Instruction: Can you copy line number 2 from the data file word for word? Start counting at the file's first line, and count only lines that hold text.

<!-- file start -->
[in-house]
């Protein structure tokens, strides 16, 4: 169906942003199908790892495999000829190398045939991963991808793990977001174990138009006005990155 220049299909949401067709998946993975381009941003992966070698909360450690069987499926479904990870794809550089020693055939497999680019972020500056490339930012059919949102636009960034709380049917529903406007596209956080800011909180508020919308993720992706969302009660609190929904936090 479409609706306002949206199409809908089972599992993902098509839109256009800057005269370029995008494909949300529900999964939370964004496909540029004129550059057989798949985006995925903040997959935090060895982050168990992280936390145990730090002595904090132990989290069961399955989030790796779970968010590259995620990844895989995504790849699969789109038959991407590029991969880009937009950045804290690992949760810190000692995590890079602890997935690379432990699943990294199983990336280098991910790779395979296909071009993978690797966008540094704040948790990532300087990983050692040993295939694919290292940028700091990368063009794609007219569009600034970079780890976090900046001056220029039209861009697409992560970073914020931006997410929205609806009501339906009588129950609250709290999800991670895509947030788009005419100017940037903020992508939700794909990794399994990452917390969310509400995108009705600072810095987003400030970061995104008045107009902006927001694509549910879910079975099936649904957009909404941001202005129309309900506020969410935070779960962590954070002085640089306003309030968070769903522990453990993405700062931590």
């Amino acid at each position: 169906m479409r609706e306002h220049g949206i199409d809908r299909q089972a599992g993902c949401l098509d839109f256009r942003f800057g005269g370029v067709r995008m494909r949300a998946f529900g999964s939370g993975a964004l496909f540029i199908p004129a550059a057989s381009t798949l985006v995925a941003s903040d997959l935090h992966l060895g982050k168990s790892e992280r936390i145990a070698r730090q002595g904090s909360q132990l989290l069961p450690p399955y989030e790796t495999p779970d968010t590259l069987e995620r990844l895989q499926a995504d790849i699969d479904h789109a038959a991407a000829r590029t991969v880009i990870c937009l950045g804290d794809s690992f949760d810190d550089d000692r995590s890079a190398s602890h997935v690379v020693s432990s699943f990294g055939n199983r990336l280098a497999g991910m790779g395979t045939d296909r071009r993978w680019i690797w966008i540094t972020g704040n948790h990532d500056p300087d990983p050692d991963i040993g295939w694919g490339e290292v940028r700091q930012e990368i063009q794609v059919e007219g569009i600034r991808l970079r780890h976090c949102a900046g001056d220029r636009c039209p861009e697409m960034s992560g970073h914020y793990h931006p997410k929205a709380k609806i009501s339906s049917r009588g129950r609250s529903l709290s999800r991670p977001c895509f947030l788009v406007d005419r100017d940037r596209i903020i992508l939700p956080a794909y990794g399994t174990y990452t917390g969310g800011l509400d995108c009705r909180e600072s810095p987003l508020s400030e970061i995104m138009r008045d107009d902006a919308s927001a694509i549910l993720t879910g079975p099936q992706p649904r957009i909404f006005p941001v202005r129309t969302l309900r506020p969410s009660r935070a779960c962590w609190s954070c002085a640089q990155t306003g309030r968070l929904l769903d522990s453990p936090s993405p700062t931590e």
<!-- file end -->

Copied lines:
């Protein structure tokens, strides 16, 4: 169906942003199908790892495999000829190398045939991963991808793990977001174990138009006005990155 220049299909949401067709998946993975381009941003992966070698909360450690069987499926479904990870794809550089020693055939497999680019972020500056490339930012059919949102636009960034709380049917529903406007596209956080800011909180508020919308993720992706969302009660609190929904936090 479409609706306002949206199409809908089972599992993902098509839109256009800057005269370029995008494909949300529900999964939370964004496909540029004129550059057989798949985006995925903040997959935090060895982050168990992280936390145990730090002595904090132990989290069961399955989030790796779970968010590259995620990844895989995504790849699969789109038959991407590029991969880009937009950045804290690992949760810190000692995590890079602890997935690379432990699943990294199983990336280098991910790779395979296909071009993978690797966008540094704040948790990532300087990983050692040993295939694919290292940028700091990368063009794609007219569009600034970079780890976090900046001056220029039209861009697409992560970073914020931006997410929205609806009501339906009588129950609250709290999800991670895509947030788009005419100017940037903020992508939700794909990794399994990452917390969310509400995108009705600072810095987003400030970061995104008045107009902006927001694509549910879910079975099936649904957009909404941001202005129309309900506020969410935070779960962590954070002085640089306003309030968070769903522990453990993405700062931590």